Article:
Questions about the Event
Saturday, August 3rd from 9AM to 2PM
Broward Health and Memorial Healthcare System have provided convenient locations throughout Broward, including:
Although vaccines are provided on a first come, first serve basis, every facility will be stocked with the same vaccines.
Vaccinations are available to all children ages 4-20.
All vaccines will be provided by experienced Registered Nurses.
On Saturday, August 3rd from 9AM to 2PM, the following vaccines will be provided:
The vaccinations are provided free of charge by Broward Health and Memorial Healthcare System. There is no insurance or copay required.
Vaccines work to strengthen your immune system against future “attacks” by a disease. When you are exposed to a germ, also called a pathogen, your immune system generates antibodies to try to fight it off. If this pathogen makes you sick, some of the antibodies that are created will remain in your body to fight off infection in the future. So, if you’re exposed to the same pathogen again, the antibodies will ”recognize” it and fight it off. Vaccines work thanks to this function of the immune system. They are created from a killed, weakened, or partial version of a pathogen. Vaccines do not contain enough of the pathogen to make you sick, but it allows the body to create antibodies. As a result, you gain immunity against the disease without getting sick. If you are exposed to the pathogen in the future, your immune system will now have the antibodies to fight it.
In some cases, a person’s immune system will not respond to a vaccine well enough to effectively protect them after immunization. Despite differing immune system capabilities, vaccines still have a high effectiveness rate. After the second dose of the MMR vaccine (measles, mumps and rubella) or the standalone measles vaccine, 99.7% of vaccinated individuals are immune to measles. The inactivated polio vaccine boasts 99% effectiveness after three doses. The varicella (chickenpox) vaccine is between 85% and 90% effective in preventing varicella infections, but 100% effective in preventing moderate and severe chicken pox.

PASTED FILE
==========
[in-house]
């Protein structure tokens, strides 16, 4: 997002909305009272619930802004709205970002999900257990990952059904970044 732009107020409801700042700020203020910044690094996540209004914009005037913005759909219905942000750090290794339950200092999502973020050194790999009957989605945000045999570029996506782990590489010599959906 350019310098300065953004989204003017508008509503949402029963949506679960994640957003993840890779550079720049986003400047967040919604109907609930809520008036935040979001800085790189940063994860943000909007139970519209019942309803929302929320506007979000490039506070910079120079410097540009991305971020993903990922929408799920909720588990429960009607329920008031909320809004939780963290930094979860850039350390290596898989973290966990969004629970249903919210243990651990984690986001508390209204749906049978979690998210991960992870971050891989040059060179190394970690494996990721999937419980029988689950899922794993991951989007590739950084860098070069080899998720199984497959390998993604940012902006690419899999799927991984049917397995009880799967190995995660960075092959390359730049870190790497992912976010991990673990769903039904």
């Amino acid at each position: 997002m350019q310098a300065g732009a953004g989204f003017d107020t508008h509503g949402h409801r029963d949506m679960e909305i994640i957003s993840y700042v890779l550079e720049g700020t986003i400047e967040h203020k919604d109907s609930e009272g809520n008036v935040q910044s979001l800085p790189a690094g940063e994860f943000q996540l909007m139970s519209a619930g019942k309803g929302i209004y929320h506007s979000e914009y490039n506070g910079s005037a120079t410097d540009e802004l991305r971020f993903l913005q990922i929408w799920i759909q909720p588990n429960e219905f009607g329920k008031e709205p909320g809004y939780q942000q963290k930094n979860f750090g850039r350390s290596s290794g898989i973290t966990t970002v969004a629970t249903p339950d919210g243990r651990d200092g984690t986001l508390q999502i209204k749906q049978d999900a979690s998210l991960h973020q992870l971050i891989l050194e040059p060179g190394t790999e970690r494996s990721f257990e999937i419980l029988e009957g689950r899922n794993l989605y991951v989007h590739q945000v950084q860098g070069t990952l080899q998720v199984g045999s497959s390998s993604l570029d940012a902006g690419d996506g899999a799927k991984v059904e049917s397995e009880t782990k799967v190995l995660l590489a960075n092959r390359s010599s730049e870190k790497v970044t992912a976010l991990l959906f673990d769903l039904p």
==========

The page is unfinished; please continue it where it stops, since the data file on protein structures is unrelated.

The 14 vaccinations recommended by the Centers for Disease protect against diseases that can result in serious illness or death. Many Americans have never witnessed these diseases because they have become rare or extinct in the United States because of vaccines. Without vaccines, the serious illnesses that vaccinations protect against could quickly begin to appear again in high rates. This is what the U.S. is currently seeing with the recent outbreak of the Measles.
The risks of natural infection outweigh the risks of immunization for each recommended vaccine. For example, a measles infection kills two of every 1,000 infected individuals. In contrast, the MMR (measles, mumps and rubella) vaccine results in a severe allergic reaction only once in every million vaccinated individuals, while preventing measles infection. Additionally, vaccines such as tetanus vaccines provide even more effective immunity than natural infection.
Some vaccinations provide lifelong immunity against a disease with only one dose, while others require boosters. Research has suggested that this difference is because diseases vary in the speed of their progression through the body. Diseases that spread through the body quickly may not activate the immune system’s memory response. The immune system’s memory response is how the antibodies recognize a pathogen and respond to it. Unless the immune system has been “reminded” of the disease recently, it may not provide enough of a response against it. Boosters serve as a “reminder” for the diseases that have a quick progression.